While Canada, Mexico and China will remain the top three export destinations for U.S. companies, India is the fastest growing market for U.S. exports, according to a new international trade survey.

Exports to Canada represent close to 20% of total U.S. merchandise exports, according to HSBC Commercial Banking, and will remain the U.S.’s largest trading partner through 2030. HSBC, which produced its new trade forecast report in association with Oxford Economics, says Mexico and China will also retain their respective top three positions. But Brazil will replace the United Kingdom and India will replace Germany as the fourth and fifth largest trading partners, the bank predicts.

Exports to India are expected to grow 12% a year from 2016-2020 and close to 10% a year from 2021 to 2030, with demand fueled by the growth of its middle class. A study by McKinsey has estimated that the middle class in India will number 583 million by 2025.

U.S. exports to Asia (excluding Japan) are forecast to grow at 8% annually on average from 2021-2030. Vietnam is expected to become an increasingly important export market, with double digit annual growth expected from 2012 to 2030. Though at a smaller scale than Asia, exports to the Middle East and North Africa will grow approximately 7% a year, HSBC predicts.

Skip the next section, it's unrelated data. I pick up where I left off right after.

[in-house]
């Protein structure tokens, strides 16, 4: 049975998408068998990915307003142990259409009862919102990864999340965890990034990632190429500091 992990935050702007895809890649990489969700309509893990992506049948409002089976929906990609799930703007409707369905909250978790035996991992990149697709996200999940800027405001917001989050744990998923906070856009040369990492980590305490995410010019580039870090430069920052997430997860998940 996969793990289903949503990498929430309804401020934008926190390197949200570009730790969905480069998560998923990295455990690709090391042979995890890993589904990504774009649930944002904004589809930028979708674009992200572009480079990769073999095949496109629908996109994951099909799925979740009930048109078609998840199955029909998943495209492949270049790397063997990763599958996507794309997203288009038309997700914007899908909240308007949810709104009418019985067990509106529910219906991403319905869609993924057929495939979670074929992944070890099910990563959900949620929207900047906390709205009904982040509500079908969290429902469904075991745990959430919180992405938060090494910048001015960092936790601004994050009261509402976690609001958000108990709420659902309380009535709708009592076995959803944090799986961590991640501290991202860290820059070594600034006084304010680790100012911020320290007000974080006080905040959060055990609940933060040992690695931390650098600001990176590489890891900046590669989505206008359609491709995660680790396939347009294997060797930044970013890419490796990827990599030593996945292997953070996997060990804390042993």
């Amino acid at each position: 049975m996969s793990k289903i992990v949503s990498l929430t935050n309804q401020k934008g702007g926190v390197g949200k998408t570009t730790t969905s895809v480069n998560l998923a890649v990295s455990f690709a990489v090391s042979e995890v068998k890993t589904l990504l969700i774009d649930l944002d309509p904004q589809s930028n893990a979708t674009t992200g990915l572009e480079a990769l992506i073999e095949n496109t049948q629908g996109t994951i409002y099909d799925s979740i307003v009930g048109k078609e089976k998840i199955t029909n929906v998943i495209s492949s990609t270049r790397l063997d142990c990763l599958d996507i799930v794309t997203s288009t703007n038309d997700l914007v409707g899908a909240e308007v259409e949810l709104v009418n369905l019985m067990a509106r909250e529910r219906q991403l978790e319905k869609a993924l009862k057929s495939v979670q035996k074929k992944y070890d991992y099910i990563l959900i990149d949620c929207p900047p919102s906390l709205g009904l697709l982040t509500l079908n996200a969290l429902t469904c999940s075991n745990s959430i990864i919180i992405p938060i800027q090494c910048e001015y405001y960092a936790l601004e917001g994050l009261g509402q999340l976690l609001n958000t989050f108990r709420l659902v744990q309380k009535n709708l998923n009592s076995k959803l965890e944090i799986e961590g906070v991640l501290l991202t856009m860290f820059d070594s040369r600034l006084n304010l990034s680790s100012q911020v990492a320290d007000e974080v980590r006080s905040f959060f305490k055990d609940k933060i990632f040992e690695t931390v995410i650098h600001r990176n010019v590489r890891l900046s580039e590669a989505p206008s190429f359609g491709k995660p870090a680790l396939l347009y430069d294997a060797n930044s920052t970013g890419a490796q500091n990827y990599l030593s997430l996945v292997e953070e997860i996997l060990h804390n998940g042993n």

Buoyed by commodity prices, UAE and Saudi Arabia have been particularly strong destinations for U.S. exports this year. UAE imports from the U.S. are expected to rise 55% in 2012, while Saudi Arabia will increase imports from the U.S. by 30%.

While U.S. exports to developing nations will rise rapidly, traditional export markets in Europe will decline in relative importance, HSBC observed. Exports to Europe (excluding Russia) are forecast to rise approximately 4% annually from 2021 to 2030.

Emerging markets will drive trade growth, “with an increasingly important role for smaller countries beginning to register as potential trading nations; ambitious countries brimming with entrepreneurial and confident businesses seeking opportunities to grow,” observes Alan Keir, HSBC group managing director and global head of its commercial banking business. He said U.S. and U.K. companies can capitalize on opportunities in emerging markets by “diversifying beyond their developed market counterparts to seek new opportunities.”